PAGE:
a compile time constant. Use a template in this case. Alternatively use a struct or class wrapper. Struct won't allocate heap, class gives more flexibility. Delegates allow contruction on-fly without (even more flexibility) at the cost of additional overhead. I'd go with delegates unless the performance degrade drastically. // use of delegates: creal delegate(real) f2 = (real x){ return f(x, 2); } real x = ...; creal result = f2(x); // same as f(x, 2); // use of a class wrapper: class F { this(int i) { this.i = i; } creal opCall(real x) { return f(x, i); } private int i; } F f2 = new F(2); real x = ...; creal result = f2(x); // same as f(x, 2); // struct wrapper struct F2 { int i; creal opCall(real x) { return f(x, i); } } F2 f2 = { 2 }; real x = ...; creal result = f2(x);Why would this be nice? As an example, say you have a function that calculates the derivative of another function at a certain point: real derivative(real function(real), real z); With the above notation I can use this for functions of several variables: real f(real x, real y) { ... }; auto dfdx = derivative( f(real, 1.23), 4.56 ); As an added bonus, I can even differentiate with respect to y: auto dfdy = derivative( f(1.23, real), 4.56 ); Already, there are several ways to do similar things, but in my opinion they are not as good: 1. Use templates Nice, but only works when the pre-specified arguments are known at compile time. (Or is there some trick I don't know about?) 2. Use functors This works, but leads to worse performance and is in my opinion less elegant. One has to type a lot of code just to define simple functions. 3. Use wrapper functions Same problems as (2), and also leads to use of global variables. 4. The GSL way: Pass remaining arguments in a void* pointer. Example: real derivative(real function(real, void*), real z); IMO, this is UGLY, not to mention un-D-ish. I mainly use D for numerical computations, hence the examples above. But I'm sure there are many other uses for such a feature. What do you think?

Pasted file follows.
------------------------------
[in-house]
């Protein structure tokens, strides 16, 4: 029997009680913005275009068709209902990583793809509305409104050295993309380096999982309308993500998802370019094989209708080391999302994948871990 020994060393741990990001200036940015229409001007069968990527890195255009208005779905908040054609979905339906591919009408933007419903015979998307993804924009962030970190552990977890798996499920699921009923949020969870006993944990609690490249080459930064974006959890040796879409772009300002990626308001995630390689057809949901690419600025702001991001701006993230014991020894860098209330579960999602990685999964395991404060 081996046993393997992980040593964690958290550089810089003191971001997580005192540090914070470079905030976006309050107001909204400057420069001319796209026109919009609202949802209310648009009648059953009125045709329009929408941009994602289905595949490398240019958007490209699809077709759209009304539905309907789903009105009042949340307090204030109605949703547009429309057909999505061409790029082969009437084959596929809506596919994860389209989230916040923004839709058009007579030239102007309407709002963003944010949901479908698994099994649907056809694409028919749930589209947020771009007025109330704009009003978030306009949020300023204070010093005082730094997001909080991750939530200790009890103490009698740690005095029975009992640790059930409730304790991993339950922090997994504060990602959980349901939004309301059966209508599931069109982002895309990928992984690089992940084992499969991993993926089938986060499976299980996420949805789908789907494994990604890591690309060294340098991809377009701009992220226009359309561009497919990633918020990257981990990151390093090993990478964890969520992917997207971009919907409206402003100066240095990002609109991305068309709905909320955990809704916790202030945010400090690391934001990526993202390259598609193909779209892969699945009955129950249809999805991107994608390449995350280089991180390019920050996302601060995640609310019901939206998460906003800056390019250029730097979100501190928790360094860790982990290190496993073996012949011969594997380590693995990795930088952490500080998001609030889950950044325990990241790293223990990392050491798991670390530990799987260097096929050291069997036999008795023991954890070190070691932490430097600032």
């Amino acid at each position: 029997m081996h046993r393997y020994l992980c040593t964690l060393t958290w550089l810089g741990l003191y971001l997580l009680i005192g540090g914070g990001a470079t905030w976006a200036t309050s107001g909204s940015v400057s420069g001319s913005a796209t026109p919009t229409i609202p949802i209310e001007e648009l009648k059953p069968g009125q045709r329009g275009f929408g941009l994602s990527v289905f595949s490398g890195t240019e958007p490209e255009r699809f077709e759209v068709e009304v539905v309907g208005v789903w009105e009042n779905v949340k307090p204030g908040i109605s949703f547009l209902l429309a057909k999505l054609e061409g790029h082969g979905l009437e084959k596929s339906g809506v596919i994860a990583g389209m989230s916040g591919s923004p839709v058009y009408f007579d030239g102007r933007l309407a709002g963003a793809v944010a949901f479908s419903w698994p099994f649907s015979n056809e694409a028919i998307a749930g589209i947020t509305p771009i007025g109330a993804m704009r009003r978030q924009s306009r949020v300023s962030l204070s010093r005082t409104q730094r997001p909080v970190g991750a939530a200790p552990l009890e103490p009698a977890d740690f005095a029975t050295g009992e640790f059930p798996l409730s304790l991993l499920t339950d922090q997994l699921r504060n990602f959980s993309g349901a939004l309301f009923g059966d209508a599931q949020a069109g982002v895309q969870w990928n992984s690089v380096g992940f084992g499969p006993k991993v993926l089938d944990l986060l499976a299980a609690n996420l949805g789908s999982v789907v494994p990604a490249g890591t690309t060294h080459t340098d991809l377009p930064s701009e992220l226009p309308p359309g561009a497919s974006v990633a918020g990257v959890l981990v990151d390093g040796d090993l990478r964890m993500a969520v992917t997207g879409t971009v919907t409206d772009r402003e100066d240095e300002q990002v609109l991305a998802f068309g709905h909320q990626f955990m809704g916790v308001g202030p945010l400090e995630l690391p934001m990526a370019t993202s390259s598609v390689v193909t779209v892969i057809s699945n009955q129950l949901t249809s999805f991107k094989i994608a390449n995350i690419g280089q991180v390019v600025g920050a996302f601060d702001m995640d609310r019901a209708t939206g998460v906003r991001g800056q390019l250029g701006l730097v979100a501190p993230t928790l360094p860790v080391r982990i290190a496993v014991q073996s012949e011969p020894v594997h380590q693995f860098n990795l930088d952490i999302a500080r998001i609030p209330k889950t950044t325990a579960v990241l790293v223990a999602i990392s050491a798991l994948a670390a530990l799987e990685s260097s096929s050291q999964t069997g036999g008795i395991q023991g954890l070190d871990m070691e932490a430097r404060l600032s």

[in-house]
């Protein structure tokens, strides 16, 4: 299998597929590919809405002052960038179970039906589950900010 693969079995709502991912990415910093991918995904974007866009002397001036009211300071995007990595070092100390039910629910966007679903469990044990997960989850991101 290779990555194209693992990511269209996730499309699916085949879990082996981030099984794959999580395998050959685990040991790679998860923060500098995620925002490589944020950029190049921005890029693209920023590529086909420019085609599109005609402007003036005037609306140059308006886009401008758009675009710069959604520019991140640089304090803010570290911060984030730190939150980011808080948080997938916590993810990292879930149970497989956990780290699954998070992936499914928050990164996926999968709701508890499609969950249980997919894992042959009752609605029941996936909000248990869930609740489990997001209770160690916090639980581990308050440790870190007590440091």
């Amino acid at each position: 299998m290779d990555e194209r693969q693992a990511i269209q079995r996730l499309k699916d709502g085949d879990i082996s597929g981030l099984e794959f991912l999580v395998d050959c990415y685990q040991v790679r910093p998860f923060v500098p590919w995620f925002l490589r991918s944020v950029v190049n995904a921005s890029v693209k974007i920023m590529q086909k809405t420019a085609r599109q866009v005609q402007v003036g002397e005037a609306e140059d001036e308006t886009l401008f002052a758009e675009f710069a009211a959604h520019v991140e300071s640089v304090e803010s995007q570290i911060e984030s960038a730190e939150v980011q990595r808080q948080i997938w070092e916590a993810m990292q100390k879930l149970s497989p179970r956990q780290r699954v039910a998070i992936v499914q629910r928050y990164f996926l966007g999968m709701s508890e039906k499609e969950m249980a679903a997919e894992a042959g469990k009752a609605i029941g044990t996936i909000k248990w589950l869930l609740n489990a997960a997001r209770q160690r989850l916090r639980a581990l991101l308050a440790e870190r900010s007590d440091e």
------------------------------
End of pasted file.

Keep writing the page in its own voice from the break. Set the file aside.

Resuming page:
(http://en.wikipedia.org/wiki/Partial_evaluation) but done at run time. That's only going to be possible if there's a compiler built into the runtime. So not possible currently. --bb

You mean this kind of solution : http://web.mit.edu/d_v1.020/html/d/template.html (search for "Curry" on the page) ? No, he specifically said he didn't want the overhead of carrying around the arguments. That's basically the "functor" solution he mentions. Only it returns a delegate to the functor's method rather than returning the functor itself.

I didn't know what currying was, so I checked out the Wikipedia article. I quote: Intuitively, currying says "if you fix some arguments, you get a function of the remaining arguments". This is exactly what I was looking for. There seems to be agreement here that this can't be done without at least a little overhead, but I still think it would be nice with a simple, intuitive syntax like the one I described. Also, I think it would fit in nicely with D2's focus on functional programming. -Lars

Oct 18 2008

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Oct 17 2008

Lars Kyllingstad wrote:Hello, There is a feature I would very much like to see in D. I don't know if it has been discussed before, or whether is's even possible, but I'm just going to throw it out here. Please tell me what you think. Suppose you have a function that takes a certain number of arguments, say creal f(real x, int i); Then it would be neat if one could specify just some of the arguments, and have the result be a pointer to a function that takes the remaining arguments. To clarify, the type of f(real, 2) would then be creal function(real) Why would this be nice? As an example, say you have a function that calculates the derivative of another function at a certain point: real derivative(real function(real), real z); With the above notation I can use this for functions of several variables: real f(real x, real y) { ... }; auto dfdx = derivative( f(real, 1.23), 4.56 ); As an added bonus, I can even differentiate with respect to y: auto dfdy = derivative( f(1.23, real), 4.56 ); Already, there are several ways to do similar things, but in my opinion they are not as good: 1. Use templates Nice, but only works when the pre-specified arguments are known at compile time. (Or is there some trick I don't know about?) 2. Use functors This works, but leads to worse performance and is in my opinion less elegant. One has to type a lot of code just to define simple functions. 3. Use wrapper functions Same problems as (2), and also leads to use of global variables. 4. The GSL way: Pass remaining arguments in a void* pointer. Example: real derivative(real function(real, void*), real z); IMO, this is UGLY, not to mention un-D-ish. I mainly use D for numerical computations, hence the examples above. But I'm sure there are many other uses for such a feature. What do you think? -Lars